|Hilo-style Saimin - my reason for living! - Photo by Wasabi Prime|
When I tell people I'm going to visit family in Hawaii, their responses immediately go towards the idea that I'll be sitting on a beach with a fruity, umbrella-staked drink in hand, waiting for the next luau. While picture-postcard perfect, this is not the heart of this place. The state relies heavily on the industry of tourism, and this will most likely never change, but a vivid heartbeat of integrated cultures exists. It's not something that necessarily fits the outside expectation of what a tropical paradise should be, yet it is no less engaging. I'm writing a couple of articles that focus on the strong survivor spirit behind the city of Hilo, and Hawaii's prevalent food culture, as shown through visits of local restaurant. Aside from the obvious desire to have something published, to achieve this milestone would have deeper personal meaning, as it all comes from well-loved childhood memories and a desire to preserve the things that I fear will someday be lost.
So why the heck should we care about your perspective on the Aloha State, Wasabi? What do you have to offer that's so freakin' awesome? No grass skirts. No drinks made in coconuts. My vivid sense memories of Hawaii are the sound of wind whistling through the tall grass in the fields of my mother's upcountry Maui, racing the passing rain showers that come down from the volcano, driving the loamy smell of the iron-oxidized red dirt into the air. There were misty mornings where neighbors' roosters crow at dawn to signal the day's start, and fresh sugar-dusted malasadas picked up from the local bakery waiting at the table in a pink string-tied box. My hands still recall the feeling of shucking sugary-sweet white corn for the night's dinner, and hoping there's no fat green caterpillar below the silken husks. I close my eyes and can still smell the wood burning mid afternoon, to stoke the fire that will heat the heavy wooden furo soaking tub my grandfather built with his carpenter-skilled hands. Age and use had seasoned the wood to an almost velveteen softness, and the fire-heated water drew away the day's worries and concerns.
|The Palace Theater in downtown Hilo, opened in the 1930s and still running movies today - Photo by Wasabi Prime|
From my father, I recall vintage, time-worn memories of his hometown Hilo, a working class city built up by the hands of plantation workers, passed down through many generations, with buildings still captured in a turn of the century bubble. Passing the afternoon time looking through dog-eared magazines and comics, I would sit on the back steps of the Sakaki Barbershop, with the sound of aunties chatting and cutting customers' hair. With my paternal grandfather, Ayato, there were daily visits to all the shops in the city to talk-story and trade gossip, and he indulged my every whim when we'd pass by a place for ice cream or candy, and then a stop at Cafe 100 for saimin. The evenings were lazy in the enclosed patio, snacking on boiled peanuts, watching my electrician grandpa's collection of old bar signs and colorful strings of lights come on with his obsessive use of timers. Everyone talking, eating and drinking late into the night, we watched samurai movies and listened to the intervals of nightly Hilo rain that would pound down on the metal roof.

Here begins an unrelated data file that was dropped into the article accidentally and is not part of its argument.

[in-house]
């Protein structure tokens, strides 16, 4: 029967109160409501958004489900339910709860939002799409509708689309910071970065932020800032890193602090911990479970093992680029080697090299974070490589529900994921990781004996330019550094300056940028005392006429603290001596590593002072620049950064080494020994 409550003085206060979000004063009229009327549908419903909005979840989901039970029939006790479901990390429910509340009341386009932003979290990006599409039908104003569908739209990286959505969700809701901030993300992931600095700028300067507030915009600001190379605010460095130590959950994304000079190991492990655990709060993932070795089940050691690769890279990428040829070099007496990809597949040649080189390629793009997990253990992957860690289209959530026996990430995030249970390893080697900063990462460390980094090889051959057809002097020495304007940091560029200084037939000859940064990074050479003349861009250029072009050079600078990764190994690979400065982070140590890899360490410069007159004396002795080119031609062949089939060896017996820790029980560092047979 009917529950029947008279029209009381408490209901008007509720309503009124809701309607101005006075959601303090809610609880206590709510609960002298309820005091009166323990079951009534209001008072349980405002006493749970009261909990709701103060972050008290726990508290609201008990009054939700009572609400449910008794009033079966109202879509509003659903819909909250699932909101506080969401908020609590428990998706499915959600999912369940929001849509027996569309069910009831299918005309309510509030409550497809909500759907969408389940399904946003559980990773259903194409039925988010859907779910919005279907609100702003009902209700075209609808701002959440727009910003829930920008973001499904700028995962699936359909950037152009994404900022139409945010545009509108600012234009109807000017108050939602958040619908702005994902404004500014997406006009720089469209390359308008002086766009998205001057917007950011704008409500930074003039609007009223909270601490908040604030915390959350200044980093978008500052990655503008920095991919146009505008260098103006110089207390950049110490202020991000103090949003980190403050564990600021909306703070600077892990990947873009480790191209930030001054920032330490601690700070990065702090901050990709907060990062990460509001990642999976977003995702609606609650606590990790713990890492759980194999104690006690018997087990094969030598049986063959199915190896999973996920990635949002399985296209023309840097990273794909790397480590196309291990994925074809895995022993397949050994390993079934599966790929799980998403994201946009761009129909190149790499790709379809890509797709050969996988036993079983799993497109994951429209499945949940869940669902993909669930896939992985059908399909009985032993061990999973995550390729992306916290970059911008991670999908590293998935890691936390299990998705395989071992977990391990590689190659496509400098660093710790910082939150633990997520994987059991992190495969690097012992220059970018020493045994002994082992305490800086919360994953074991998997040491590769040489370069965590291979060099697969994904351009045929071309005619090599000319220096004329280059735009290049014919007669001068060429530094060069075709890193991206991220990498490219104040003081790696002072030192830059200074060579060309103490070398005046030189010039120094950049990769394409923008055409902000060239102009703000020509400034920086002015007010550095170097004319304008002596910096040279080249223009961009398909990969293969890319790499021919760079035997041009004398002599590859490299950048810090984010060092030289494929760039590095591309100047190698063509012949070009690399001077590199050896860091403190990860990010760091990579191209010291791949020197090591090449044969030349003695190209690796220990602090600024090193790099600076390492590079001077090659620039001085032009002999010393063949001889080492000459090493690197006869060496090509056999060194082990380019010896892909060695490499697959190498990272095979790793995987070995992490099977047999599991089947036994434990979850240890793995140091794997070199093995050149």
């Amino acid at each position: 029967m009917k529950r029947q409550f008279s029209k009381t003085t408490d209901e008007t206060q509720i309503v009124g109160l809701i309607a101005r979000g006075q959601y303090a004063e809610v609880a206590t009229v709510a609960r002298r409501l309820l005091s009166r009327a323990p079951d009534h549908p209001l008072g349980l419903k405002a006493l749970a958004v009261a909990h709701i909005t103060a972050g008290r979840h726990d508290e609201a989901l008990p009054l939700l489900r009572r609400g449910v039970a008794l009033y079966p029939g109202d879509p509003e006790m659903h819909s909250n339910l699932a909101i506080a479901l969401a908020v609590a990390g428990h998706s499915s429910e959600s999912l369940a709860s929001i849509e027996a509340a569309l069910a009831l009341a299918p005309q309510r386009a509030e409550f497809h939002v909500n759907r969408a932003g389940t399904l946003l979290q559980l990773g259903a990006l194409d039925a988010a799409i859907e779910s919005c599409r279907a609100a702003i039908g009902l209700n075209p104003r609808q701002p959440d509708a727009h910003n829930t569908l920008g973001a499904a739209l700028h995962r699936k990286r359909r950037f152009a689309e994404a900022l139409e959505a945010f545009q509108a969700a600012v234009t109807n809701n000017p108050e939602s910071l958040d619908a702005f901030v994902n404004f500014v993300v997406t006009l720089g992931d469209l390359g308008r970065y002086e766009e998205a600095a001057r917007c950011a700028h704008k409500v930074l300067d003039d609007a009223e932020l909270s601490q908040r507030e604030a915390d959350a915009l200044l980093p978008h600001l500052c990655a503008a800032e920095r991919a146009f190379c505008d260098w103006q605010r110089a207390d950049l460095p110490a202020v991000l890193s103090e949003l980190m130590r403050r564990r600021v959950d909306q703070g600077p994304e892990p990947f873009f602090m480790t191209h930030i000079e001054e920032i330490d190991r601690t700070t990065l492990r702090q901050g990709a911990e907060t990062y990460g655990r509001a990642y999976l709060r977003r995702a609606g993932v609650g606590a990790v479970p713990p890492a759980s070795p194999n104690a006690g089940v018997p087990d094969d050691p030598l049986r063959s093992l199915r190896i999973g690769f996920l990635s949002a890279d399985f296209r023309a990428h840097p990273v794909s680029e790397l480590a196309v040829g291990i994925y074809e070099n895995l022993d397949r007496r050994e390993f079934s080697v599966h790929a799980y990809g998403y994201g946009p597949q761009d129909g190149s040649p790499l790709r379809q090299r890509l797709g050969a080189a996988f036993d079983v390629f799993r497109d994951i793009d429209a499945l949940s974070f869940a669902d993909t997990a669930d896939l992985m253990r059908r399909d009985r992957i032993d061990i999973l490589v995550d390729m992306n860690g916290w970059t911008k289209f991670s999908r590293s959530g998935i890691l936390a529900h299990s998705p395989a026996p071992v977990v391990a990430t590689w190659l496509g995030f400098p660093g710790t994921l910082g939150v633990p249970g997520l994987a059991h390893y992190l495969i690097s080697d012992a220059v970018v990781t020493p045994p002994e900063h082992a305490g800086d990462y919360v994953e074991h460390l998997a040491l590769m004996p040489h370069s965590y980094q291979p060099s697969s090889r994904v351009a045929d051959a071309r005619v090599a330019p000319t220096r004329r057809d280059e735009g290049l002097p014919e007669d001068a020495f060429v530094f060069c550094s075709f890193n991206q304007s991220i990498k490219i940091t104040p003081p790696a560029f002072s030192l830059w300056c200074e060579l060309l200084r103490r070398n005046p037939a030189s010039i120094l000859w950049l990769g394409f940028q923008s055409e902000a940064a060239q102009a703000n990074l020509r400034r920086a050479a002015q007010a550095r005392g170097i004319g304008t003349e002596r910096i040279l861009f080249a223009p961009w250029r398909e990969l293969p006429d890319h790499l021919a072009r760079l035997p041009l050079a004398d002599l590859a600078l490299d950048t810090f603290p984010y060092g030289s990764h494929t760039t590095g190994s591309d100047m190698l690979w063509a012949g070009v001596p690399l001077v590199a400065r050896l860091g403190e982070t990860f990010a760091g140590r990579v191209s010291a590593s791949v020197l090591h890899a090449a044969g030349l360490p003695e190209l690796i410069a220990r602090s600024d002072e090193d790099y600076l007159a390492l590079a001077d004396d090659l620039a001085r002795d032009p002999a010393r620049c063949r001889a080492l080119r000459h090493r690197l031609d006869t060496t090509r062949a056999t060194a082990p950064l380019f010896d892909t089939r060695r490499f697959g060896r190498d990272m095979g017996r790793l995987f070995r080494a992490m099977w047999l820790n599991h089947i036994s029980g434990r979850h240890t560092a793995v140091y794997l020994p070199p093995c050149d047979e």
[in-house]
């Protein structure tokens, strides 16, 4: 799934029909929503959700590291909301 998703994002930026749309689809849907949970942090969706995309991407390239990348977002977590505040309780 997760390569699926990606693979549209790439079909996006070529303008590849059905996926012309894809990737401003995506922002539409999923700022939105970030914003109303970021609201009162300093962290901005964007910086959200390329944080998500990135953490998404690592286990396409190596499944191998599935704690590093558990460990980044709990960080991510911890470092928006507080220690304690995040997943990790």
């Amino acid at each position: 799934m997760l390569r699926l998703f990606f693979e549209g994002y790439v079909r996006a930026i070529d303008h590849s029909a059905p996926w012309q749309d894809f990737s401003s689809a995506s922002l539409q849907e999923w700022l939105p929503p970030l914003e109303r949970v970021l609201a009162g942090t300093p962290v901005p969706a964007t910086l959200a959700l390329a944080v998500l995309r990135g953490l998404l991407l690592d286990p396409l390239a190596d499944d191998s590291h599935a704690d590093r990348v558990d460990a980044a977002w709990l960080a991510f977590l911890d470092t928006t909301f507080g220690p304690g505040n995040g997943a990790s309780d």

Most of this exists only in memory, as many of the people are no longer with us and the houses have new lives and people within. But these recollections still feel incredibly vivid, and the measured pace of daily life that created those memories continues in cities like Hilo, where that life sustains itself amid threats of tsunamis and economic hard times. I went back to see family and being immersed in a memory-laden place really drove a strong need to preserve and reconcile the past -- the past of a city or an individual in emotional turmoil? Who the heck knows, most likely a bit of both. But it beats a writeup about a luau and a bunch of grass skirts, right?
So please forgive my vanity of wanting to get published. I can only hope you'll support and spread the word that Wasabi's in the market for anyone who will help get the stories of island life and edibles in a small town out into the world. If you have any suggestions, tips or email addresses of editors that I may stalk mercilessly, please feel free to send them over with much Wasabi Thanks in advance. I'm still planning on posting many a homecooked dish that my mom cooked, so don't despair about the thought of a Wasabi world without Spam.
And if you're still dying for some tropical Aloha, you can see some Hilo Farmer's Market finds on my other non-foodie blog, the Jaunty Magpie:
Jewelry designer Keanalu Art Glass
Getting Clean with the Filthy Farmgirl
|A few peeks at the sights of life in Hilo - Photos by Wasabi Prime|